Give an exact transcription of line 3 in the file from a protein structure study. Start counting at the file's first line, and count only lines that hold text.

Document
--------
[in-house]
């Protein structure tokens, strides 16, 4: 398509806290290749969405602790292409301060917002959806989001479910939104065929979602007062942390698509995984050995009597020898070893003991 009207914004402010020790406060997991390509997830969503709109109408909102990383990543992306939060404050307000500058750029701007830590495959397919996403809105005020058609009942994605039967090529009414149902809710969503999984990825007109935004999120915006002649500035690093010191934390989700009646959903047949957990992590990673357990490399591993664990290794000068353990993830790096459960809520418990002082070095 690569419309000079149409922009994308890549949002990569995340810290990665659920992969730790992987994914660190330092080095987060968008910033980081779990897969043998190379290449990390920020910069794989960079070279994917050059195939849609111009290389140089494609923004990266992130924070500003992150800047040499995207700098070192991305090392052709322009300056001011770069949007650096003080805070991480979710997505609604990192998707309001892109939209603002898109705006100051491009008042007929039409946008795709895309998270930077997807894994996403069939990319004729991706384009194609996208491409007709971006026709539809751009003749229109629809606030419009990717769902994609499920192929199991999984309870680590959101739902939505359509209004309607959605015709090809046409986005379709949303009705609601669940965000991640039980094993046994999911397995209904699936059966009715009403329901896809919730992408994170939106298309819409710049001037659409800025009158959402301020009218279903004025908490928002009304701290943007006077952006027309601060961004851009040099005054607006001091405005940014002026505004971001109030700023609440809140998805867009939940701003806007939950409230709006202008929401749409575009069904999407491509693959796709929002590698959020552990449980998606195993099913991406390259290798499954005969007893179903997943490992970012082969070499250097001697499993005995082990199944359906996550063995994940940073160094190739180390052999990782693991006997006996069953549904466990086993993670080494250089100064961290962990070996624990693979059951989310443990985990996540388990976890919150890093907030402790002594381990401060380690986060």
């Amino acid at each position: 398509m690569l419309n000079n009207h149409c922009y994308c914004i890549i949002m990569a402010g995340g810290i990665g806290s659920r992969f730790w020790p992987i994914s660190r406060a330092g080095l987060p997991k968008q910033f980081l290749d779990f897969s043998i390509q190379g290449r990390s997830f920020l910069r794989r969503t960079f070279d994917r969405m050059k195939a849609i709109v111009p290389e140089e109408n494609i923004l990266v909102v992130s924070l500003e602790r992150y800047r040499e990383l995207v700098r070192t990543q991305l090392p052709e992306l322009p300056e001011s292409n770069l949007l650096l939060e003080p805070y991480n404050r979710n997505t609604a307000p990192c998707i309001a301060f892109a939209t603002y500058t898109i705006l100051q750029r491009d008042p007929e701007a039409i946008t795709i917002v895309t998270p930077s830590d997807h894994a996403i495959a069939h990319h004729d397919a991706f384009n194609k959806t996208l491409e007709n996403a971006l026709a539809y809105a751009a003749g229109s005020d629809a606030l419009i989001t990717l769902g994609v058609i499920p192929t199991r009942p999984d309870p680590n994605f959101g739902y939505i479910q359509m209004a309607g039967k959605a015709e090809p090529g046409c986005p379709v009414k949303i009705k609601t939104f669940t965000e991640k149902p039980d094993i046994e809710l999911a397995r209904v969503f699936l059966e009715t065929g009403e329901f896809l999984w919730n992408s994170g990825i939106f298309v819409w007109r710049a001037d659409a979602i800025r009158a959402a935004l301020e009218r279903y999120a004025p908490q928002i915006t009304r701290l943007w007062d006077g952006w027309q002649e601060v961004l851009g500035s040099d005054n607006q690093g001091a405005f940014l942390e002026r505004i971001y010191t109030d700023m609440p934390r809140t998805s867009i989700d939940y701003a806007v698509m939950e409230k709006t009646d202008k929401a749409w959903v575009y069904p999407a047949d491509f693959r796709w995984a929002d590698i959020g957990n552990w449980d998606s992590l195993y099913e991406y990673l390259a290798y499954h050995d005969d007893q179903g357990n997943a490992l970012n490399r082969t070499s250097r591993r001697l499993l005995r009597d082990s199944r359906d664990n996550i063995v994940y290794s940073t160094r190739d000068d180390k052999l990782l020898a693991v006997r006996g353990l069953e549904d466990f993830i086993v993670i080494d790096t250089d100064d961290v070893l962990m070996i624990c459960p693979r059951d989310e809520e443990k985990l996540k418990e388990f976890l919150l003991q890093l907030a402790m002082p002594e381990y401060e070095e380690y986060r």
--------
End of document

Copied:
């Amino acid at each position: 398509m690569l419309n000079n009207h149409c922009y994308c914004i890549i949002m990569a402010g995340g810290i990665g806290s659920r992969f730790w020790p992987i994914s660190r406060a330092g080095l987060p997991k968008q910033f980081l290749d779990f897969s043998i390509q190379g290449r990390s997830f920020l910069r794989r969503t960079f070279d994917r969405m050059k195939a849609i709109v111009p290389e140089e109408n494609i923004l990266v909102v992130s924070l500003e602790r992150y800047r040499e990383l995207v700098r070192t990543q991305l090392p052709e992306l322009p300056e001011s292409n770069l949007l650096l939060e003080p805070y991480n404050r979710n997505t609604a307000p990192c998707i309001a301060f892109a939209t603002y500058t898109i705006l100051q750029r491009d008042p007929e701007a039409i946008t795709i917002v895309t998270p930077s830590d997807h894994a996403i495959a069939h990319h004729d397919a991706f384009n194609k959806t996208l491409e007709n996403a971006l026709a539809y809105a751009a003749g229109s005020d629809a606030l419009i989001t990717l769902g994609v058609i499920p192929t199991r009942p999984d309870p680590n994605f959101g739902y939505i479910q359509m209004a309607g039967k959605a015709e090809p090529g046409c986005p379709v009414k949303i009705k609601t939104f669940t965000e991640k149902p039980d094993i046994e809710l999911a397995r209904v969503f699936l059966e009715t065929g009403e329901f896809l999984w919730n992408s994170g990825i939106f298309v819409w007109r710049a001037d659409a979602i800025r009158a959402a935004l301020e009218r279903y999120a004025p908490q928002i915006t009304r701290l943007w007062d006077g952006w027309q002649e601060v961004l851009g500035s040099d005054n607006q690093g001091a405005f940014l942390e002026r505004i971001y010191t109030d700023m609440p934390r809140t998805s867009i989700d939940y701003a806007v698509m939950e409230k709006t009646d202008k929401a749409w959903v575009y069904p999407a047949d491509f693959r796709w995984a929002d590698i959020g957990n552990w449980d998606s992590l195993y099913e991406y990673l390259a290798y499954h050995d005969d007893q179903g357990n997943a490992l970012n490399r082969t070499s250097r591993r001697l499993l005995r009597d082990s199944r359906d664990n996550i063995v994940y290794s940073t160094r190739d000068d180390k052999l990782l020898a693991v006997r006996g353990l069953e549904d466990f993830i086993v993670i080494d790096t250089d100064d961290v070893l962990m070996i624990c459960p693979r059951d989310e809520e443990k985990l996540k418990e388990f976890l919150l003991q890093l907030a402790m002082p002594e381990y401060e070095e380690y986060r």